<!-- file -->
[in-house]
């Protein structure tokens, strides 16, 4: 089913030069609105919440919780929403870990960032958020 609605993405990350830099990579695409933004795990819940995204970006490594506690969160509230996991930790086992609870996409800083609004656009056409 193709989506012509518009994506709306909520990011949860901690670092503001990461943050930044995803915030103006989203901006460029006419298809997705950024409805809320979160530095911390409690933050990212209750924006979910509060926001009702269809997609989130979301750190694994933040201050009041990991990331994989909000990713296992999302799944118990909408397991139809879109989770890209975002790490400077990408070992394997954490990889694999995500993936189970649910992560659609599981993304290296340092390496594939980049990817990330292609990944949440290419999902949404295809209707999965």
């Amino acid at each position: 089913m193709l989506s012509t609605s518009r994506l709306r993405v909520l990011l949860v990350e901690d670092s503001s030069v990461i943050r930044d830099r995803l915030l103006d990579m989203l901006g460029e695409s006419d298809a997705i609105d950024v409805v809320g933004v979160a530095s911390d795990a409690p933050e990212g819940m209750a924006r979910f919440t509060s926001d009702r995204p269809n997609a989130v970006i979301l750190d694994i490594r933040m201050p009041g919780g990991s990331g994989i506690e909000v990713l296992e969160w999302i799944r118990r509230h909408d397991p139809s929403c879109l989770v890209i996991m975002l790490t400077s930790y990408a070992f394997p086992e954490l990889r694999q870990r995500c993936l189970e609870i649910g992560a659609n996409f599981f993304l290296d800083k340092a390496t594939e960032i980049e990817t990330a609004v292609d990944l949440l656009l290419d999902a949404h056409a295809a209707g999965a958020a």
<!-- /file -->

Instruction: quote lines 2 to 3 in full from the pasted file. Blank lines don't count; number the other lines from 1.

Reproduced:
């Protein structure tokens, strides 16, 4: 089913030069609105919440919780929403870990960032958020 609605993405990350830099990579695409933004795990819940995204970006490594506690969160509230996991930790086992609870996409800083609004656009056409 193709989506012509518009994506709306909520990011949860901690670092503001990461943050930044995803915030103006989203901006460029006419298809997705950024409805809320979160530095911390409690933050990212209750924006979910509060926001009702269809997609989130979301750190694994933040201050009041990991990331994989909000990713296992999302799944118990909408397991139809879109989770890209975002790490400077990408070992394997954490990889694999995500993936189970649910992560659609599981993304290296340092390496594939980049990817990330292609990944949440290419999902949404295809209707999965």
């Amino acid at each position: 089913m193709l989506s012509t609605s518009r994506l709306r993405v909520l990011l949860v990350e901690d670092s503001s030069v990461i943050r930044d830099r995803l915030l103006d990579m989203l901006g460029e695409s006419d298809a997705i609105d950024v409805v809320g933004v979160a530095s911390d795990a409690p933050e990212g819940m209750a924006r979910f919440t509060s926001d009702r995204p269809n997609a989130v970006i979301l750190d694994i490594r933040m201050p009041g919780g990991s990331g994989i506690e909000v990713l296992e969160w999302i799944r118990r509230h909408d397991p139809s929403c879109l989770v890209i996991m975002l790490t400077s930790y990408a070992f394997p086992e954490l990889r694999q870990r995500c993936l189970e609870i649910g992560a659609n996409f599981f993304l290296d800083k340092a390496t594939e960032i980049e990817t990330a609004v292609d990944l949440l656009l290419d999902a949404h056409a295809a209707g999965a958020a």